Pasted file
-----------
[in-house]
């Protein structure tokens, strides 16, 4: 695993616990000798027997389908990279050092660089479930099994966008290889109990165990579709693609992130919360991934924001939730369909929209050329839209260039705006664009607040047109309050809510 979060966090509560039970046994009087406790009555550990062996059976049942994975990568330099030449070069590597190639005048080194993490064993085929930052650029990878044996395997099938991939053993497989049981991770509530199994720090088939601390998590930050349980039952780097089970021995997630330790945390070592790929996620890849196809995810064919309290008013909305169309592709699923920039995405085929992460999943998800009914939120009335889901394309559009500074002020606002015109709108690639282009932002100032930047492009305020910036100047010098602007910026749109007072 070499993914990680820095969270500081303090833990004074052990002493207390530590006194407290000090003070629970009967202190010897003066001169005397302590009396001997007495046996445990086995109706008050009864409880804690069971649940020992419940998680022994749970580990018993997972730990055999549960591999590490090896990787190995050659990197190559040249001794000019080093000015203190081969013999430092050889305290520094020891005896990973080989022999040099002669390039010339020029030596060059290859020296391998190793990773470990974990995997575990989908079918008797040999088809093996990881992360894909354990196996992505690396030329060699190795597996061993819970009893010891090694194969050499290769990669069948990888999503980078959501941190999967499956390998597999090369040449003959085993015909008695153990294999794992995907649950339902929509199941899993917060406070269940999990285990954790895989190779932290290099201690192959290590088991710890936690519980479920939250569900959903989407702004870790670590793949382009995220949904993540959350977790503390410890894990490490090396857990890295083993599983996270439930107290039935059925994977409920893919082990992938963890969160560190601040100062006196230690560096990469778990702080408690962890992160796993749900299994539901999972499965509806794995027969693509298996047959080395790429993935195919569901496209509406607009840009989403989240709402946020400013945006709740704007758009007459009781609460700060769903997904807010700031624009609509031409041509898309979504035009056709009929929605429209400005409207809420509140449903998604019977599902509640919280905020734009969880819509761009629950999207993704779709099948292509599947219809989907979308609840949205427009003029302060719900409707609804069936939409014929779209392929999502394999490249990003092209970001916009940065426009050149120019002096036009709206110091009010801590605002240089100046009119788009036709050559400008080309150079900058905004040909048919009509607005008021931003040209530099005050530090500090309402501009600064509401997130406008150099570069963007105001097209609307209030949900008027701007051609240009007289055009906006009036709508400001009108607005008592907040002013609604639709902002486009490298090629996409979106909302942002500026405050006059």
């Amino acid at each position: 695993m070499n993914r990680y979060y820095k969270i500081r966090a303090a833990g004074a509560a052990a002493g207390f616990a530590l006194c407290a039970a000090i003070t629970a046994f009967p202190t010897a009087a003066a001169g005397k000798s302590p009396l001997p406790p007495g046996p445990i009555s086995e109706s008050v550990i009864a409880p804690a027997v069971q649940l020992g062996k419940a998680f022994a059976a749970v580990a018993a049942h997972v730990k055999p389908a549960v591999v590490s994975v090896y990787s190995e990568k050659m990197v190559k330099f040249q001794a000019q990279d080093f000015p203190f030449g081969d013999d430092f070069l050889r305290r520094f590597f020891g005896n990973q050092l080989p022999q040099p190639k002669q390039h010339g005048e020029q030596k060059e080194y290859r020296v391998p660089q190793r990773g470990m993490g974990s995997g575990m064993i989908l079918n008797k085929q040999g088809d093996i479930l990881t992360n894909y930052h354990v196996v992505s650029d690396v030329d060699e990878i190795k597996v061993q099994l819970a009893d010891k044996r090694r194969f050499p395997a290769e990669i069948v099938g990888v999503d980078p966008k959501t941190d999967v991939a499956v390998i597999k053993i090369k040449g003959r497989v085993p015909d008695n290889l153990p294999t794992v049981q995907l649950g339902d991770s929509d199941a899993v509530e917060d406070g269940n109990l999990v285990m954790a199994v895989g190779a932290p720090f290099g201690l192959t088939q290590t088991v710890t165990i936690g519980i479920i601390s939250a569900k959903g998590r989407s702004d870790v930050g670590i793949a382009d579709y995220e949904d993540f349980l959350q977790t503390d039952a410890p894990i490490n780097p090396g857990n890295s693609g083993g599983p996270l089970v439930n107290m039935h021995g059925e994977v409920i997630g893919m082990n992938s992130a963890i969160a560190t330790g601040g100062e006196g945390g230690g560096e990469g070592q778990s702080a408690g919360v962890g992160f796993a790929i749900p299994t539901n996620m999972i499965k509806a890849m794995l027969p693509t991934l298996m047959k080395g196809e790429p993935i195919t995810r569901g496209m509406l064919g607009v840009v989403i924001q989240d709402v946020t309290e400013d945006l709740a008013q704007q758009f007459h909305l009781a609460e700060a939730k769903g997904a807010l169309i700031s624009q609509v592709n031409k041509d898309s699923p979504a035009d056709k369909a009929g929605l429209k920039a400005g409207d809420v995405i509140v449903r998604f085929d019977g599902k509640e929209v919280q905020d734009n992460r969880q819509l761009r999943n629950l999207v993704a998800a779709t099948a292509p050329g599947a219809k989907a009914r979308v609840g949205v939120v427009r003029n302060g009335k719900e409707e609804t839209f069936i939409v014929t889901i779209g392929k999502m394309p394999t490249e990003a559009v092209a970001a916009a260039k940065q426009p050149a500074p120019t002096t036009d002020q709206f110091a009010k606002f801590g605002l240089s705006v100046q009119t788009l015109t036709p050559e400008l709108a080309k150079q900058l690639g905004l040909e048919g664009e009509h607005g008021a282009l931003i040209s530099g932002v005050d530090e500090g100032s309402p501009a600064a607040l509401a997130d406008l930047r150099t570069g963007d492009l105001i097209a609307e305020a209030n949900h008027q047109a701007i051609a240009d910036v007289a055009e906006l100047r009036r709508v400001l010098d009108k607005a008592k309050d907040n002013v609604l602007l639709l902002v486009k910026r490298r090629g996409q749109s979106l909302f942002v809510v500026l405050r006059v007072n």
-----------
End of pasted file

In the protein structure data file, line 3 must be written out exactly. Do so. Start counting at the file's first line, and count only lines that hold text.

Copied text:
């Amino acid at each position: 695993m070499n993914r990680y979060y820095k969270i500081r966090a303090a833990g004074a509560a052990a002493g207390f616990a530590l006194c407290a039970a000090i003070t629970a046994f009967p202190t010897a009087a003066a001169g005397k000798s302590p009396l001997p406790p007495g046996p445990i009555s086995e109706s008050v550990i009864a409880p804690a027997v069971q649940l020992g062996k419940a998680f022994a059976a749970v580990a018993a049942h997972v730990k055999p389908a549960v591999v590490s994975v090896y990787s190995e990568k050659m990197v190559k330099f040249q001794a000019q990279d080093f000015p203190f030449g081969d013999d430092f070069l050889r305290r520094f590597f020891g005896n990973q050092l080989p022999q040099p190639k002669q390039h010339g005048e020029q030596k060059e080194y290859r020296v391998p660089q190793r990773g470990m993490g974990s995997g575990m064993i989908l079918n008797k085929q040999g088809d093996i479930l990881t992360n894909y930052h354990v196996v992505s650029d690396v030329d060699e990878i190795k597996v061993q099994l819970a009893d010891k044996r090694r194969f050499p395997a290769e990669i069948v099938g990888v999503d980078p966008k959501t941190d999967v991939a499956v390998i597999k053993i090369k040449g003959r497989v085993p015909d008695n290889l153990p294999t794992v049981q995907l649950g339902d991770s929509d199941a899993v509530e917060d406070g269940n109990l999990v285990m954790a199994v895989g190779a932290p720090f290099g201690l192959t088939q290590t088991v710890t165990i936690g519980i479920i601390s939250a569900k959903g998590r989407s702004d870790v930050g670590i793949a382009d579709y995220e949904d993540f349980l959350q977790t503390d039952a410890p894990i490490n780097p090396g857990n890295s693609g083993g599983p996270l089970v439930n107290m039935h021995g059925e994977v409920i997630g893919m082990n992938s992130a963890i969160a560190t330790g601040g100062e006196g945390g230690g560096e990469g070592q778990s702080a408690g919360v962890g992160f796993a790929i749900p299994t539901n996620m999972i499965k509806a890849m794995l027969p693509t991934l298996m047959k080395g196809e790429p993935i195919t995810r569901g496209m509406l064919g607009v840009v989403i924001q989240d709402v946020t309290e400013d945006l709740a008013q704007q758009f007459h909305l009781a609460e700060a939730k769903g997904a807010l169309i700031s624009q609509v592709n031409k041509d898309s699923p979504a035009d056709k369909a009929g929605l429209k920039a400005g409207d809420v995405i509140v449903r998604f085929d019977g599902k509640e929209v919280q905020d734009n992460r969880q819509l761009r999943n629950l999207v993704a998800a779709t099948a292509p050329g599947a219809k989907a009914r979308v609840g949205v939120v427009r003029n302060g009335k719900e409707e609804t839209f069936i939409v014929t889901i779209g392929k999502m394309p394999t490249e990003a559009v092209a970001a916009a260039k940065q426009p050149a500074p120019t002096t036009d002020q709206f110091a009010k606002f801590g605002l240089s705006v100046q009119t788009l015109t036709p050559e400008l709108a080309k150079q900058l690639g905004l040909e048919g664009e009509h607005g008021a282009l931003i040209s530099g932002v005050d530090e500090g100032s309402p501009a600064a607040l509401a997130d406008l930047r150099t570069g963007d492009l105001i097209a609307e305020a209030n949900h008027q047109a701007i051609a240009d910036v007289a055009e906006l100047r009036r709508v400001l010098d009108k607005a008592k309050d907040n002013v609604l602007l639709l902002v486009k910026r490298r090629g996409q749109s979106l909302f942002v809510v500026l405050r006059v007072n």